Cell 2018 05 11() pii 10.1016/j.cell.2018.04.028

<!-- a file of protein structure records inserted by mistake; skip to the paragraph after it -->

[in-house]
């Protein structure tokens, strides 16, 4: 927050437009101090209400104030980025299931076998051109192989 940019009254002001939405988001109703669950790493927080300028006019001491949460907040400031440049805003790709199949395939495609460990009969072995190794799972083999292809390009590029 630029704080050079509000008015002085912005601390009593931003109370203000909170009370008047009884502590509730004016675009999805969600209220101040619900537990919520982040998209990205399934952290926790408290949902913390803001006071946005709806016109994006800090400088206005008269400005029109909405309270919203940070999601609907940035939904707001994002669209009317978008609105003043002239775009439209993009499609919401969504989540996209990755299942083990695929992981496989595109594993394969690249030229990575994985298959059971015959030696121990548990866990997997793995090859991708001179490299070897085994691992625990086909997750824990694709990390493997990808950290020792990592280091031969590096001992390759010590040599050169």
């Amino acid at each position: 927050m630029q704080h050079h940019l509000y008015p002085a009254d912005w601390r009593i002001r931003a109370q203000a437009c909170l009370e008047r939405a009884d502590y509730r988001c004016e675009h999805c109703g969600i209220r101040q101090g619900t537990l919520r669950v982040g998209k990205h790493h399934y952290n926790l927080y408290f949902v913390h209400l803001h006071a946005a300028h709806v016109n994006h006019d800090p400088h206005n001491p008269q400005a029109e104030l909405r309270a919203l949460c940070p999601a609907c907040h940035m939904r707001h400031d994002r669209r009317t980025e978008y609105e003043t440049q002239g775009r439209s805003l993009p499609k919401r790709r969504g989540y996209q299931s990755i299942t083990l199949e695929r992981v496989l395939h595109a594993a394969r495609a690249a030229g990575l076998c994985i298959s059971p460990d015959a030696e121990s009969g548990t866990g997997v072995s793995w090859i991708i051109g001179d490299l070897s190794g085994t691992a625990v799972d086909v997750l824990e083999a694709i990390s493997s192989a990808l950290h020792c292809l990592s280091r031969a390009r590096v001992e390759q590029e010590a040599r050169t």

Degrons are minimal elements that mediate the interaction of proteins with degradation machineries to promote proteolysis. Despite their central role in proteostasis, the number of known degrons remains small, and a facile technology to characterize them is lacking. Using a strategy combining global protein stability (GPS) profiling with a synthetic human peptidome, we identify thousands of peptides containing degron activity. Employing CRISPR screening, we establish that the stability of many proteins is regulated through degrons located at their C terminus. We characterize eight Cullin-RING E3 ubiquitin ligase (CRL) complex adaptors that regulate C-terminal degrons, including six CRL2 and two CRL4 complexes, and computationally implicate multiple non-CRLs in end recognition. Proteome analysis revealed that the C termini of eukaryotic proteins are depleted for C-terminal degrons, suggesting an E3-ligase-dependent modulation of proteome composition. Thus, we propose that a series of "C-end rules" operate to govern protein stability and shape the eukaryotic proteome.